Safeguard Europe has launched an incredibly useful guide which tackles the troublesome issue of larval infestation of timber; looking at how the cause can be accurately identified and the best solution to treating it.
A fair few species of ‘woodworm’ can be found in Britain; and for anybody associated with building maintenance or refurbishment, it is vital they can recognise them, as some woodworm can be more damaging that others.
The UK’s leading specialist in damp-proofing and waterproofing technology have introduced Woodworm Identification and Treatment. This guide is full of extensive colour photography, detailing the species you are likely to come across in the UK, from larvae to adult.
As well as identification, the publication also looks at what needs to be done to assess if a woodworm infestation is still active or has died out, and how to deal, long term, with small infestations of common species in an effective manner.
Some minor infestations can easily be dealt with by applying a high strength curative woodworm treatment, an example being Soluguard Woodworm Treatment.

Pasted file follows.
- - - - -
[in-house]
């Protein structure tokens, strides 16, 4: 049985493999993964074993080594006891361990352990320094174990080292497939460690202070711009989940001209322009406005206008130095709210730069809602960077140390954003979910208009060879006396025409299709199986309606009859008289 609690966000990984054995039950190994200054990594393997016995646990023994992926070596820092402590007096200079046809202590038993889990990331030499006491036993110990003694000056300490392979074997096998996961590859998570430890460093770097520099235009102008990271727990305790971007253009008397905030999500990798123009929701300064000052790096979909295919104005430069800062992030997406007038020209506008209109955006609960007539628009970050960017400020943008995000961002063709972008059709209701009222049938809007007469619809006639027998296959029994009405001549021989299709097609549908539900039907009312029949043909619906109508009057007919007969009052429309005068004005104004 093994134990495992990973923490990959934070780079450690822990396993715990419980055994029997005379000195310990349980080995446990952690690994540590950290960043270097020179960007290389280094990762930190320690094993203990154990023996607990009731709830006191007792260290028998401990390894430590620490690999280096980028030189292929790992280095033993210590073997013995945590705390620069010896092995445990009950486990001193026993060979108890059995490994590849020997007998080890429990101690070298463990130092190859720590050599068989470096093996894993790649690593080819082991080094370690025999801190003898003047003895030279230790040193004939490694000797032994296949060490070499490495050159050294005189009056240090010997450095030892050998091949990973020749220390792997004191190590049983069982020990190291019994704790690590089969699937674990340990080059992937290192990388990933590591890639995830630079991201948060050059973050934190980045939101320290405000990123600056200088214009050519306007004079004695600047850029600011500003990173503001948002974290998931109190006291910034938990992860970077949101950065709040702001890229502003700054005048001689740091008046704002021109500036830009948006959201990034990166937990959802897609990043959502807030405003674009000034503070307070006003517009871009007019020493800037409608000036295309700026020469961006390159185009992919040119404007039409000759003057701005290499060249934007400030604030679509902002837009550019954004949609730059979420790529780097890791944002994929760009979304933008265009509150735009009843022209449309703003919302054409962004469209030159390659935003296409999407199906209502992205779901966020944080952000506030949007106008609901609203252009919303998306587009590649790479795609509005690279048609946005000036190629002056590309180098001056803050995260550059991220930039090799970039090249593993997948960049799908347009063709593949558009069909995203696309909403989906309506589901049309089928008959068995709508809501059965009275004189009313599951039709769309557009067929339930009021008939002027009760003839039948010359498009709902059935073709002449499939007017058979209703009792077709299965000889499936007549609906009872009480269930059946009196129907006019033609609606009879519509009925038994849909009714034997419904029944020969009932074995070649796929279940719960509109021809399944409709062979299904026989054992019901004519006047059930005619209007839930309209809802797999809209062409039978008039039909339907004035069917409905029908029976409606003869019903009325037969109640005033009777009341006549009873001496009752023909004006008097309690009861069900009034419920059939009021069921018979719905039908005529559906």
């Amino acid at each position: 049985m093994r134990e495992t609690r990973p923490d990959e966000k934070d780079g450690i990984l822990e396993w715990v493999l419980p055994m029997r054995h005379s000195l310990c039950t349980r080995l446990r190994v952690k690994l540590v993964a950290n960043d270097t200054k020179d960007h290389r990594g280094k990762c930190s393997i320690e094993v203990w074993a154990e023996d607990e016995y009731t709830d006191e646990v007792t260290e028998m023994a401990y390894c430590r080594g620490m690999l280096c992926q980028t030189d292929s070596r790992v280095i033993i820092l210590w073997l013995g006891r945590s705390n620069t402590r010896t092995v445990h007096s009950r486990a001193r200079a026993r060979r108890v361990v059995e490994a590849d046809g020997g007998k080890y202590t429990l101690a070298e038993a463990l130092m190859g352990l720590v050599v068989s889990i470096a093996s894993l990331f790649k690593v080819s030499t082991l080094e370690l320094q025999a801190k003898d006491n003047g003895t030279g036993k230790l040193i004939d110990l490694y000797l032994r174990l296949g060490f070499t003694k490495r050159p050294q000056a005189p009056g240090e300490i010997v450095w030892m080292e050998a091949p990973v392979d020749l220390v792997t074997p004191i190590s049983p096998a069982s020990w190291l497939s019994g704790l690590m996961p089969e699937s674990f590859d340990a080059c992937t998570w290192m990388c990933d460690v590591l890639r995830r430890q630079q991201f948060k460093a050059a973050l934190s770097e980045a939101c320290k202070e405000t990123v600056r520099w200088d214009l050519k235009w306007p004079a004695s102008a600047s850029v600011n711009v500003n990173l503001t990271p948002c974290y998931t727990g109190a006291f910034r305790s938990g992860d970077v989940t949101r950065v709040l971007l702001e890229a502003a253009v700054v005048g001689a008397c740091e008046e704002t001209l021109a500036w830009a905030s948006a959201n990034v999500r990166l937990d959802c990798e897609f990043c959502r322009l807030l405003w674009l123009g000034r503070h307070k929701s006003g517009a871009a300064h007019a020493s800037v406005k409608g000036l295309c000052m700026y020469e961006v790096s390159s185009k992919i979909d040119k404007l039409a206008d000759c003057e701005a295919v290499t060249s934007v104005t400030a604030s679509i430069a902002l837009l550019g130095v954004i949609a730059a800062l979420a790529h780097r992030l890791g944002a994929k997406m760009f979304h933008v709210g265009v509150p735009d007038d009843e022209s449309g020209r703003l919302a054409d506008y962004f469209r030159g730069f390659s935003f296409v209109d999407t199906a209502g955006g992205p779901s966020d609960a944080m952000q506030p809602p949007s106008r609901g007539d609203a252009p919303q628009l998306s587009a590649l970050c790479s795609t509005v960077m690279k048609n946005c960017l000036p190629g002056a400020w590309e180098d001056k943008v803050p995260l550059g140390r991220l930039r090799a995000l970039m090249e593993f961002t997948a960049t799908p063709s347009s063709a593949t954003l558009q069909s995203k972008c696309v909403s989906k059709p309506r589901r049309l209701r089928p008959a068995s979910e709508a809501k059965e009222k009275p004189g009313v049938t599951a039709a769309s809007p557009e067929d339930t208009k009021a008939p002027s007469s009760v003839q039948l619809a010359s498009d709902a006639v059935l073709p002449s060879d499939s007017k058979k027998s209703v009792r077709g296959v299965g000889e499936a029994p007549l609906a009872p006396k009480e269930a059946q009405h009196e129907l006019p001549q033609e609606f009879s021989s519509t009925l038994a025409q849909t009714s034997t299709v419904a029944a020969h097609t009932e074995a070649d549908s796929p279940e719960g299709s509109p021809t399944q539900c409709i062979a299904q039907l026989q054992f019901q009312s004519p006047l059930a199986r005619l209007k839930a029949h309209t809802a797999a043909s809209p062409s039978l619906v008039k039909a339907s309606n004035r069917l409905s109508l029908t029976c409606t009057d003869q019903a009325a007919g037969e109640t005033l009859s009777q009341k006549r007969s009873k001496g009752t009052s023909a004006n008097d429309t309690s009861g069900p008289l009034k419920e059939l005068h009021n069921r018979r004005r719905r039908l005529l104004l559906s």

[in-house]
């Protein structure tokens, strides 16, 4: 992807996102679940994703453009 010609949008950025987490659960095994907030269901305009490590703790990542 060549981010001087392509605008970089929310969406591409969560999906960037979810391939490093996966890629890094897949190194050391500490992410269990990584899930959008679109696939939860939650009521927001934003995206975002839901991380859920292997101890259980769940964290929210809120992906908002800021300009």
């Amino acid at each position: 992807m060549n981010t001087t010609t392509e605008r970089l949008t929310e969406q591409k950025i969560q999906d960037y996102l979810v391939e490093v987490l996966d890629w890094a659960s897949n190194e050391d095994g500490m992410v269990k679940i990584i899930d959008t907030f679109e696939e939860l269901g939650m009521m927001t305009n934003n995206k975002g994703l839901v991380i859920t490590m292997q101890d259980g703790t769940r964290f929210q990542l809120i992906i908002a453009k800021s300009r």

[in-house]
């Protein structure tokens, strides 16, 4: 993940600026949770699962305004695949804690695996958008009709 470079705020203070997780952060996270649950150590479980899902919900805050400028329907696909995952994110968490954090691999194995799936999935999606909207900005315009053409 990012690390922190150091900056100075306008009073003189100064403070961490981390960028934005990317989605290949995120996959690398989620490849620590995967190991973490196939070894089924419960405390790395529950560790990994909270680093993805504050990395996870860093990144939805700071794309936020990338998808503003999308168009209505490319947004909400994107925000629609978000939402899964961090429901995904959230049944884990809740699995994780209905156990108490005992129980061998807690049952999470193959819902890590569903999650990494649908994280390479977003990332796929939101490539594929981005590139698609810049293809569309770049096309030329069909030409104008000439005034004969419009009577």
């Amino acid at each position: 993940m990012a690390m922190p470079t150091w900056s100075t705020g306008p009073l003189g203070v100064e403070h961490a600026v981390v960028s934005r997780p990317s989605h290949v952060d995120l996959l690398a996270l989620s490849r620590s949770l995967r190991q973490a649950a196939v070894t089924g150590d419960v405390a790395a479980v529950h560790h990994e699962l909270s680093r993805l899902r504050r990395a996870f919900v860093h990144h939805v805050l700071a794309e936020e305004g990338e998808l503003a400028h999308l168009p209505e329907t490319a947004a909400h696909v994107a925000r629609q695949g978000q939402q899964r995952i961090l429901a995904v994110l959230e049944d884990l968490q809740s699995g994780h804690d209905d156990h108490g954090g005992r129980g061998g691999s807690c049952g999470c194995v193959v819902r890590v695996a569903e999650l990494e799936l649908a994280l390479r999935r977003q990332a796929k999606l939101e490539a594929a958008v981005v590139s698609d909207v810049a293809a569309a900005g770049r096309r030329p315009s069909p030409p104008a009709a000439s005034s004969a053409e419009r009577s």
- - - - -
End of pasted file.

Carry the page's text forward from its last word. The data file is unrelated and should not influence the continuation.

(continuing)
However, there are others which will need a more in depth, extensive treatment by a professional company, with the recommendation they be a Property Care Association member.
The guide analyses a common confusion many people have; this is that ‘woodworms’ are worms and they are a damaging relation of the useful variety found in soil. In actual fact, woodworm are the wood-eating larvae, better known as maggots, of particular beetles.
The curative woodworm treatment method mentioned above sees the fluid applied to all surfaces of the affected timber. This kills adult beetles, which prevents them from reproducing.
However, it doesn’t kill larvae deeper than 2mm below the timber surface, so this type of surface treatment is only suitable for lighter infestations.
An important consideration when choosing woodworm treatment fluid is to differentiate between products tested under European Standards for either ‘curative’ or ‘preventative’ use – the latter use products of lower strength, meaning while new attacks on timber can be prevented, they cannot exterminate an existing infestation.
Heavier infestation, or those featuring more aggressive woodworm species, may require affected timber to be removed and replaced. Treatment with injected pastes or gels, like ProBor 20, could be used, as these have the ability to kill the larvae deep into the timber. NB- these are licensed by the HSE as only for professional use.
For a free copy of Safeguard’s Woodworm Identification and Treatment, visit www.safeguardeurope.com or email firstname.lastname@example.org.
Phone: 01403 210204
Fax: 01403 217529
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